Bombay HC Refers to Gauri Lankesh Murder, Says Trend Is Dangerous

The Bombay HC said the trend of eliminating opposition is dangerous while probing Pansare, Dabholkar murder.

3 min read

The Bombay High Court today observed that there has been a “dangerous trend” of eliminating all opposition and liberal values.

The Bombay High Court today observed that there has been a "dangerous trend" of eliminating all opposition and liberal values, which is giving the country a bad name, while apparently referring to the killing of journalist Gauri Lankesh in Bengaluru.

The observation was made by a bench of Justices S C Dharmadhikari and Bharati Dangre while hearing a petition seeking that the court monitor the probes into the killing of rationalists Govind Pansare and Narendra Dabholkar.

There is no respect for liberal values and opinions. People are increasingly being targeted for their liberal principles. Not just thinkers, but any person or organisation that believes in liberal principles can be targeted. It’s like if there is some opposition to me, I must have that person eliminated (sic).
the court said.

"This trend of killing all opposition is dangerous. This is giving a bad reputation to the country," the bench observed.


While the Central Bureau of Investigation (CBI) and the Maharashtra Crime Investigation Department (CID) submitted their probe reports in the Dabholkar and Pansare murders respectively, the bench noted that the progress made by the authorities so far had failed to yield any concrete results.

"While your (probe agencies') efforts are genuine, the fact remains that the prime accused are still absconding. And between every adjournment in the case, one more precious life is being lost," the bench said.

"One more precious life was lost last month when in an unfortunate incident, a liberal, like-minded person was killed in Bengaluru," the court pointed out.

“What’s the guarantee that more people will not be targeted for their beliefs and principles in the future? If the accused persons and organisations are feeling emboldened, then the probe agencies should take that as a challenge,” the bench said.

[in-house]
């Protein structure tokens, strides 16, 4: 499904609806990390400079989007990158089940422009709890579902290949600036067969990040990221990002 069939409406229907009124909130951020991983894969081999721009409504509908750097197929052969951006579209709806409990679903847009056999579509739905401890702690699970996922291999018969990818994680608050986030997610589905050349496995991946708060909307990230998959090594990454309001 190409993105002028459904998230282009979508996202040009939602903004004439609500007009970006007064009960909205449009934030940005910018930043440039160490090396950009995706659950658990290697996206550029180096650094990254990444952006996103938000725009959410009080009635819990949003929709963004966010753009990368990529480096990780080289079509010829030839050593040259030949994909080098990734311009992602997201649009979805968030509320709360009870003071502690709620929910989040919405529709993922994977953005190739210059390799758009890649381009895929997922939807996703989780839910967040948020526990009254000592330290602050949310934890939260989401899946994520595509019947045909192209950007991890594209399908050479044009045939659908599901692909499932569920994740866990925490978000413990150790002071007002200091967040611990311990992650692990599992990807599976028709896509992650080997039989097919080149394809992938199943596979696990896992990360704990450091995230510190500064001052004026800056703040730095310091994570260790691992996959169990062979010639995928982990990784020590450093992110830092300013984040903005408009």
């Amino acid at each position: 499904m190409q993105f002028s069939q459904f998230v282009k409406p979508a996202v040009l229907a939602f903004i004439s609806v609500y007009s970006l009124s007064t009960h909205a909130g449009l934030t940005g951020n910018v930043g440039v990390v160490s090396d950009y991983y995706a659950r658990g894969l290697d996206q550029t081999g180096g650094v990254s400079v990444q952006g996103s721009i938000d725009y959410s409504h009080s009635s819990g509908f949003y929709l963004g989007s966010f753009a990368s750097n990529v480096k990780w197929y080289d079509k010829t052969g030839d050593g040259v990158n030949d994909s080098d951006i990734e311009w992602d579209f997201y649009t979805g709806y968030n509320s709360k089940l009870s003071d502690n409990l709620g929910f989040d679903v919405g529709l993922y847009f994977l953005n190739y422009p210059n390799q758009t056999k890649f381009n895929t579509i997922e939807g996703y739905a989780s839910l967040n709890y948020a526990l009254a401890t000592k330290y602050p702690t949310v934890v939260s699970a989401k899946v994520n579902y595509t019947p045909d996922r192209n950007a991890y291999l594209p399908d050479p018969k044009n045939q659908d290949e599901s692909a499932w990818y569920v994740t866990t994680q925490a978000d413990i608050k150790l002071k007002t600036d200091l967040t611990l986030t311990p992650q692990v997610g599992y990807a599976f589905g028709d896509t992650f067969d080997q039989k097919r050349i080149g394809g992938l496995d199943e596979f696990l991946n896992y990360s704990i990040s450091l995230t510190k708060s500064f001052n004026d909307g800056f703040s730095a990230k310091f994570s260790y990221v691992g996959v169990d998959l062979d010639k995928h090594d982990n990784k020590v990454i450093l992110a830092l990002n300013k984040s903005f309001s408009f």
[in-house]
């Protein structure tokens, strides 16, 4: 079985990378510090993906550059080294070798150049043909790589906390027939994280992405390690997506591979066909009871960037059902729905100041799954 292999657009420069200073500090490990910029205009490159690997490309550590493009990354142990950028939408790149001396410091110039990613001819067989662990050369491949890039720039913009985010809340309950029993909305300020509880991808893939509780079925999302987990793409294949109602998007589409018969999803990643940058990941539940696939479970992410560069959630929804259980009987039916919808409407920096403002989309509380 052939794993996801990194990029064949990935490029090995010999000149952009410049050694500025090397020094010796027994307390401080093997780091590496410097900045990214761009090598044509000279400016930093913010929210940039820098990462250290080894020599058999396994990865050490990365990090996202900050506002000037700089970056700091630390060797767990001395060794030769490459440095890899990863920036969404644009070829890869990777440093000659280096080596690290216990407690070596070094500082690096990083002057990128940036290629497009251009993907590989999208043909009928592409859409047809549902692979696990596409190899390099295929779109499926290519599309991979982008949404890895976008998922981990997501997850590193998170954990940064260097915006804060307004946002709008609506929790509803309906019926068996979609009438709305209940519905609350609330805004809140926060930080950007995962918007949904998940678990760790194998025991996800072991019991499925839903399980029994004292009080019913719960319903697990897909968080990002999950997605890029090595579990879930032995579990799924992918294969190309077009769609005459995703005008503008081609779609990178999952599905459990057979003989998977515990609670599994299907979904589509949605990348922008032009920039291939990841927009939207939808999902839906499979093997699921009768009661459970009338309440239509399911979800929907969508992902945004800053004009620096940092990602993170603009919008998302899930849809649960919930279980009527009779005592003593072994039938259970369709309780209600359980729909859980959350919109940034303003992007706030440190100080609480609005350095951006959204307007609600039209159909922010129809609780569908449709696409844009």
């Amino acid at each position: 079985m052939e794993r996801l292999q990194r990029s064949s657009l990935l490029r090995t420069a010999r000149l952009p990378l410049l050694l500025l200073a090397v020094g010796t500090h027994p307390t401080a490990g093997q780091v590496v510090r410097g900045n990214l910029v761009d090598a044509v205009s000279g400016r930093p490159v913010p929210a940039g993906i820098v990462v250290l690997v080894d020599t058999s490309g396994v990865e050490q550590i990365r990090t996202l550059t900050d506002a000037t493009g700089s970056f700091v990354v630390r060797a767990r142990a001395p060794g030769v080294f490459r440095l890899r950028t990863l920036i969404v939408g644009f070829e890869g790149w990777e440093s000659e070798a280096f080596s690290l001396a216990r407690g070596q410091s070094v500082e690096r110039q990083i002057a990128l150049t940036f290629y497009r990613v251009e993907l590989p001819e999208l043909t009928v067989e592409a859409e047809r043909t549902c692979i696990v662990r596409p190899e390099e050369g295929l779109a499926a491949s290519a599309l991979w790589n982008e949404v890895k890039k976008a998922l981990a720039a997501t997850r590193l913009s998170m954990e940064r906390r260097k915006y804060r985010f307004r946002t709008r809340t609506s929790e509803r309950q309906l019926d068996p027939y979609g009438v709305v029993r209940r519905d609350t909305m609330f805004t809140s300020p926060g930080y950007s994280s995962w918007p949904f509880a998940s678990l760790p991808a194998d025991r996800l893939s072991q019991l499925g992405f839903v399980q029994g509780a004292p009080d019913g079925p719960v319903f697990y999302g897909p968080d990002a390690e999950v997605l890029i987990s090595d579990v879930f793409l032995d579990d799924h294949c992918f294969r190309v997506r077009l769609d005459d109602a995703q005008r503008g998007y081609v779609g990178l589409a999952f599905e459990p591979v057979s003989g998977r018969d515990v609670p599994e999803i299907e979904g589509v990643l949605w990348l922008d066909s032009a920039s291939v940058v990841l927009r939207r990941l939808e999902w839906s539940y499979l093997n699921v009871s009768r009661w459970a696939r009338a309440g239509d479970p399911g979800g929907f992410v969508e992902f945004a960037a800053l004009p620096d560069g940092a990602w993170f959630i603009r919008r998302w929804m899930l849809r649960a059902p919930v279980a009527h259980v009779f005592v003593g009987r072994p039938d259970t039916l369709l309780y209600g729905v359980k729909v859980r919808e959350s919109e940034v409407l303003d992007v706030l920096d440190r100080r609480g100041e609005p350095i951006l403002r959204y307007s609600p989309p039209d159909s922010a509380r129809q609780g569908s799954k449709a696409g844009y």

"The probe agencies should alter their line of investigation, and make use of technology to nab the killers for it's apparent that the accused persons are smart operators. They have organisational backing, funding, technological support, and arms at their disposal," the court noted.

The bench was referring to the fact that Sarang Akolkar and Vinay Pawar, the two men identified by the CBI as those who gunned down Dabholkar in 2013, are yet to be traced.

The court, however, dismissed the apprehensions of the counsel for the families of Dabholkar and Pansare that the agencies were not probing the role of right wing group Sanatan Sanstha in the killings.

"While the court can't make details of the probe public, we can say this much that the probe reports have examined all angles. They have not ignored the possibility of the role of Sanatan Sanstha in the case," the bench said.

Dabholkar was shot dead on August 20, 2013, in Pune while on his morning walk. Pansare was shot at on February 16, 2015 in Kolhapur and succumbed to injuries on February 20.

The court is hearing petitions filed by the kin Dabholkar and Pansare, urging it to monitor the investigations in both the cases.

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